Fatal myocardial infarct 5 (0.2%) 16 (0.5%) Yesp = 0.017
Non-fatal heart failure 11 (0.3%) 24 (0.8%) Yesp = 0.028
All deaths 152 (4.8%) 153 (4.8%) Nop = 0.95

2. Should we aim for low BP targets?

The WHO-ISH Practice guidelines for primary care physicians claims that “The goal of antihypertensive treatment should be to achieve “optimal” or “normal” BP in young, middle-aged, or diabetic subjects (below 130/85) and at least “high normal” BP in elderly patients (below 140/90).”

The lower targets for diabetics are supported by evidence from two trials. (HOT and UKPDS 38)

For non-diabetics the evidence from HOT suggests not only that there is no benefit from very low BP levels but also that very low levels may be harmful. See table 2.

Table 2 Outcomes in the HOT trial

Target diastolic BP <90 <85 <80
Mean diastolic B achieved 85.2 83.2 81.1
Deaths – All subjects 188/6264 194/6264 207/6262
Deaths – Diabetic subgroup 30/501 29/501 17/499
Deaths – Non-Diabetic subgroup 158/5763 165/5763 190/5763
CVD Events– All subjects 232/6264 234/6264 217/6262
CVD Events – Diabetic subgroup 45/501 34/501 22/499
CVD Events - Non-Diabetic subgroup 187/5763 200/5763 195/5763

The evidence from controlled trials supports use of thiazides, beta-blockers and ACE Inhibitors rather than placebo. That evidence does not provide answers about what target to aim for because those studies were not designed to address target setting.

Recommendations for the Heart Foundation of Australia lipid guidelines

Peter Mansfield

Email : .(JavaScript must be enabled to view this email address)

The following recommendations are my personal opinions addressed to the Heart Foundation of Australia. My recommendations were not put through MaLAM’s usual quality control debate because of time pressures. I hope that readers will let me know if you disagree.

Recommendation 1

Please consider the context of the Australian society that these guidelines should serve. Problems to be considered include the following. Poor diet and physical activity are important established risk factors that are getting worse especially amongst the younger age groups. Smoking rates amongst less wealthy young women are not going in the right direction. There is observational evidence suggesting social status and job insecurity are major risk factors. Both the gap between the rich and poor and job insecurity are currently worsening. Currently most of the spending on reducing cardiovascular risk occurs amongst wealthy people. This is sometimes described as the inverse care law. Interventions which are intended to improve health care often result in increased inequality.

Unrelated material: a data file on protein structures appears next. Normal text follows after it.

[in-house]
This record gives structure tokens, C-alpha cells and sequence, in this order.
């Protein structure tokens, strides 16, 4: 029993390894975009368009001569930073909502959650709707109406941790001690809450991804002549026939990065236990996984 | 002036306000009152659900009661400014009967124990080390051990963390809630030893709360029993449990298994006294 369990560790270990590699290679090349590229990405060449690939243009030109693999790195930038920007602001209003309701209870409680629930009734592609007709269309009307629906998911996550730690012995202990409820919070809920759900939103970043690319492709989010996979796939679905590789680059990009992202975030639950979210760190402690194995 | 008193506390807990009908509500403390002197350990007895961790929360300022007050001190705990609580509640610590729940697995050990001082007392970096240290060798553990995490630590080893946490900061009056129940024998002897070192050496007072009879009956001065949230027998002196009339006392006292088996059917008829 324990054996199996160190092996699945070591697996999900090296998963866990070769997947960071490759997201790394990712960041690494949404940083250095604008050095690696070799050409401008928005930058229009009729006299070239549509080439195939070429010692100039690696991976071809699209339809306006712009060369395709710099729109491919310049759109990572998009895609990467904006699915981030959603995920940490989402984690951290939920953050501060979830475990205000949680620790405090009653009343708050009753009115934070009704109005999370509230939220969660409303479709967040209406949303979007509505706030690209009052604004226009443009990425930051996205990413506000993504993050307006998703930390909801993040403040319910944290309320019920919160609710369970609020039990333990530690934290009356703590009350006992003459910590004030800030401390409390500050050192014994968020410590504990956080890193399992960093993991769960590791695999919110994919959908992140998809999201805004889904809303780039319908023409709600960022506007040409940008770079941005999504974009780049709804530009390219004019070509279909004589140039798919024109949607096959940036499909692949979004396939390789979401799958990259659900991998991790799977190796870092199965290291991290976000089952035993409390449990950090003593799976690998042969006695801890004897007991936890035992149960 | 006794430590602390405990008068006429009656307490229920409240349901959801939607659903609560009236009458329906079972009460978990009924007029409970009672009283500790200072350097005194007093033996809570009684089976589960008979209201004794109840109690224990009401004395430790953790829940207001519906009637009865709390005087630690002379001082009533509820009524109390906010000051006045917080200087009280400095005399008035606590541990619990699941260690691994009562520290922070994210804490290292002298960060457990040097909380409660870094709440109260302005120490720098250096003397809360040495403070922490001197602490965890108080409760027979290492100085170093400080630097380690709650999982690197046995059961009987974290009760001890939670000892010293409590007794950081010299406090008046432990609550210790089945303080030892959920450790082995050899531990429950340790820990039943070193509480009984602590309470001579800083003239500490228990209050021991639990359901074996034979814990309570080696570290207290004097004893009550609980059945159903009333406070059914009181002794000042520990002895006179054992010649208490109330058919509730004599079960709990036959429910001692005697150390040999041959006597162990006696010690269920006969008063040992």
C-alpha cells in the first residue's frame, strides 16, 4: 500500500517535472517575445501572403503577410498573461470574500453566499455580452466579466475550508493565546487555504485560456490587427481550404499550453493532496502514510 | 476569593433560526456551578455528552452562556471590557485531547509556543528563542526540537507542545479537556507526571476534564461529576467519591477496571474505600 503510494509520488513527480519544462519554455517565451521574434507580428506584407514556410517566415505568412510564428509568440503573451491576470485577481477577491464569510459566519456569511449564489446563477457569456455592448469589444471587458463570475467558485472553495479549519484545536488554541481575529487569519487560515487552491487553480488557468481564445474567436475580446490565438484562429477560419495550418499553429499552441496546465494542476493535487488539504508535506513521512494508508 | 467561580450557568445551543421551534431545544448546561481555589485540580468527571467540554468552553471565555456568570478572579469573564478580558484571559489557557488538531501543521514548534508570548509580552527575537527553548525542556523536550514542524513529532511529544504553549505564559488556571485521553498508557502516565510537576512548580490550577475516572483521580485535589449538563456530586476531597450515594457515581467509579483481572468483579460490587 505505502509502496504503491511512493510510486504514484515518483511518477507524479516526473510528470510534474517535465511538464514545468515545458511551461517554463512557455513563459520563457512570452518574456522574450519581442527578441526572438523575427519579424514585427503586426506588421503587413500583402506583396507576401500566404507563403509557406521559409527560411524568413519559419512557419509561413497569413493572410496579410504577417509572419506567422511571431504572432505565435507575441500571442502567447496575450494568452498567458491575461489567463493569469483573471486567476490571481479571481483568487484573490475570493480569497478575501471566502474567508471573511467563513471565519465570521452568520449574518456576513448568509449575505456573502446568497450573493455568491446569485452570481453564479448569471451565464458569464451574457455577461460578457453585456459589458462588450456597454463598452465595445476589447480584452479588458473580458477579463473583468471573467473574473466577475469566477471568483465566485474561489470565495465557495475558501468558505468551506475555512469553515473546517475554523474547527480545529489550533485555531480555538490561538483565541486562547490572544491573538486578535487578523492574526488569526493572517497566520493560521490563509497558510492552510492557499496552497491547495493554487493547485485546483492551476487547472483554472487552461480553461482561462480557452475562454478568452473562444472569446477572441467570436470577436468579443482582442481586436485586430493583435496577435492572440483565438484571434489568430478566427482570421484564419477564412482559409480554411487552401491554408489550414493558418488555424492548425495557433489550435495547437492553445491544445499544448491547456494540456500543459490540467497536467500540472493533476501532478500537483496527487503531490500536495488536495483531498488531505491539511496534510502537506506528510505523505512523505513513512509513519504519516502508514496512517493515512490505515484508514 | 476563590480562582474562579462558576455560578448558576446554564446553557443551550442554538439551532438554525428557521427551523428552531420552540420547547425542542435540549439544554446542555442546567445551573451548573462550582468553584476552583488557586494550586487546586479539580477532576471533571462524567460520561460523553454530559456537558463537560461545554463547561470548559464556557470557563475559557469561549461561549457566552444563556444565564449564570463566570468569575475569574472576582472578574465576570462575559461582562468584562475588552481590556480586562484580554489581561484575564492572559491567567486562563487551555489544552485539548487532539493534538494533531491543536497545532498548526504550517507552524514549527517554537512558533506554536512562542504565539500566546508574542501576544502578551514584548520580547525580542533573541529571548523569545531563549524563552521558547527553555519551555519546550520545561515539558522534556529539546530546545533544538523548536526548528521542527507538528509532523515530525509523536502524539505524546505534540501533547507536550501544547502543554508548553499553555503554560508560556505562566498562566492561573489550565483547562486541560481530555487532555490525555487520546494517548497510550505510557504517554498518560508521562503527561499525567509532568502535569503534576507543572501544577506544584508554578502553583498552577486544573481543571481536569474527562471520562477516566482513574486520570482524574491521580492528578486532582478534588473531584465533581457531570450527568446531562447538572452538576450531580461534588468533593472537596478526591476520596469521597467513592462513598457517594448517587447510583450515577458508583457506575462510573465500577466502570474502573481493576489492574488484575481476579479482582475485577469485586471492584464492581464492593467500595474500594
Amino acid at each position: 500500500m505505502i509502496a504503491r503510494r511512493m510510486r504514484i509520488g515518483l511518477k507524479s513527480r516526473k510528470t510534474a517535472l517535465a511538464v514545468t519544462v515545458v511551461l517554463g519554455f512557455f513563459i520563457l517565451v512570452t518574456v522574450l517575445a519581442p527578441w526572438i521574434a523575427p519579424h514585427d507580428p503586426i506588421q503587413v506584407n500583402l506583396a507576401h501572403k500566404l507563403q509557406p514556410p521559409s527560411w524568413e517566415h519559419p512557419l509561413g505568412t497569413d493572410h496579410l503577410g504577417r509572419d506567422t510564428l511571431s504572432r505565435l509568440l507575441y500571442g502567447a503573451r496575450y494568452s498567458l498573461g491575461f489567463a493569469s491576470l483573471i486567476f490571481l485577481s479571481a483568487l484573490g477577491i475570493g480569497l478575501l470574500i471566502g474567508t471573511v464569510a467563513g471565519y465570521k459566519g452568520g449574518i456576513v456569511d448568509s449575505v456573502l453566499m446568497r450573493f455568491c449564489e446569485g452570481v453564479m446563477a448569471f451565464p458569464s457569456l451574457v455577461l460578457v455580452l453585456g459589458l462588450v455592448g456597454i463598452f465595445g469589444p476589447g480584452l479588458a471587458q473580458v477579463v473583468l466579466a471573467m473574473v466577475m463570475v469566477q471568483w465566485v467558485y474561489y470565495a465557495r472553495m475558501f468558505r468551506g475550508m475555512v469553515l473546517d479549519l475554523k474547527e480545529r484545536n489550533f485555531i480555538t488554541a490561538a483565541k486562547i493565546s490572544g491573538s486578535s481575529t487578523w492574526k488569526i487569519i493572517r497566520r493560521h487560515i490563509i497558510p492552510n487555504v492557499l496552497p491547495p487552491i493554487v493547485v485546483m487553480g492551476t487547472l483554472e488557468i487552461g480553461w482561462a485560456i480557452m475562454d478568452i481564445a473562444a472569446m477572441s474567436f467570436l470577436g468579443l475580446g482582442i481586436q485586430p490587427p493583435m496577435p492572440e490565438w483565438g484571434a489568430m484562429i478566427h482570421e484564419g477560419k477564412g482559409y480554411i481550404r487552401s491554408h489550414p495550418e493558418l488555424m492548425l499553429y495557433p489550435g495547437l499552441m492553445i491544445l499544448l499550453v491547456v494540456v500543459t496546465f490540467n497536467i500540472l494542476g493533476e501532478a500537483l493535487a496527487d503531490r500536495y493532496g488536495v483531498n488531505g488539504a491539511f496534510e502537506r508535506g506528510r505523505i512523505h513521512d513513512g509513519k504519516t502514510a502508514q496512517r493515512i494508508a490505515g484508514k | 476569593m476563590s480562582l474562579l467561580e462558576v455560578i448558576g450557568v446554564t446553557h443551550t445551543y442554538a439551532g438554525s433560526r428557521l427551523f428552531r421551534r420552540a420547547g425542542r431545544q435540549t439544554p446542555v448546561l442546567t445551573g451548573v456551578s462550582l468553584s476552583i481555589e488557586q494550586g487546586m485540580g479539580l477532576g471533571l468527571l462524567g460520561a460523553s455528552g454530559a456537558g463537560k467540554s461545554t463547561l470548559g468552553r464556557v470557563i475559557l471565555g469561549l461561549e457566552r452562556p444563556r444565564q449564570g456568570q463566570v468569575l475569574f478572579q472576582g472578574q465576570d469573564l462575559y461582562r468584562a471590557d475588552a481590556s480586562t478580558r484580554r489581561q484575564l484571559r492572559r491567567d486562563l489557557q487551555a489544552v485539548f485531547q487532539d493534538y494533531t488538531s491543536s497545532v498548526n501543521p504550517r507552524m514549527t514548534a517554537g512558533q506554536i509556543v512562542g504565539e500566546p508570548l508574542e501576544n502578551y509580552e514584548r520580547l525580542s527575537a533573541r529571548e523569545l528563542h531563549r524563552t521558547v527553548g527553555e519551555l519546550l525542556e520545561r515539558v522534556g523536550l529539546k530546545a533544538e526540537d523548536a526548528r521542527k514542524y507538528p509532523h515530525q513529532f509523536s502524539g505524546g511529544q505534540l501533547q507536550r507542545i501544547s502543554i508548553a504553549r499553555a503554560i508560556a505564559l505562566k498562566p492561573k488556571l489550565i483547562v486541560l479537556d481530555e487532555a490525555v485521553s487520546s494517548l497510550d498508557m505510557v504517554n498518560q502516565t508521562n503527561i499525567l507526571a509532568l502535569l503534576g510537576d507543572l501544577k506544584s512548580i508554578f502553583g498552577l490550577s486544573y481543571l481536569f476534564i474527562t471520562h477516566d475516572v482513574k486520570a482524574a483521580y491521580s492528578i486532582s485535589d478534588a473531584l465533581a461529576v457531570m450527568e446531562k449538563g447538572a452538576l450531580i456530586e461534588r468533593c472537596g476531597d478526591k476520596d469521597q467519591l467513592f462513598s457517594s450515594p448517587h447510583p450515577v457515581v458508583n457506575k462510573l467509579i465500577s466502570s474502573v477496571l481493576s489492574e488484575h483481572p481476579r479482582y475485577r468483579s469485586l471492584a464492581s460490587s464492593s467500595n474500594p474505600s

Recommendation 2

Please consider the context of the Australian GPs who may be influenced by these guidelines. Many of us feel overwhelmed by the constant flood of conflicting messages about how we should be doing this or that better. There is evidence that despite the fact that many of us feel bad about not being able to keep up, the dissemination of guidelines alone is not reliably effective. However guidelines may be very influential for recent graduates who are just establishing their practice habits. The Heart Foundation is very highly regarded by Australian GPs. Other organisations feel very reluctant to promote recommendations that differ from yours. In fact, National Prescribing Service funded staff may feel obliged to promote your guidelines using methods that are reliably effective. For all those reasons it is important that your guidelines make recommendations that are better than current practices.

The context into which guidelines go also includes the many misunderstandings and biased emphasises induced by drug company promotion. There is often a need to help people to unlearn unjustified claims before they can accept justified claims.

Recommendation 3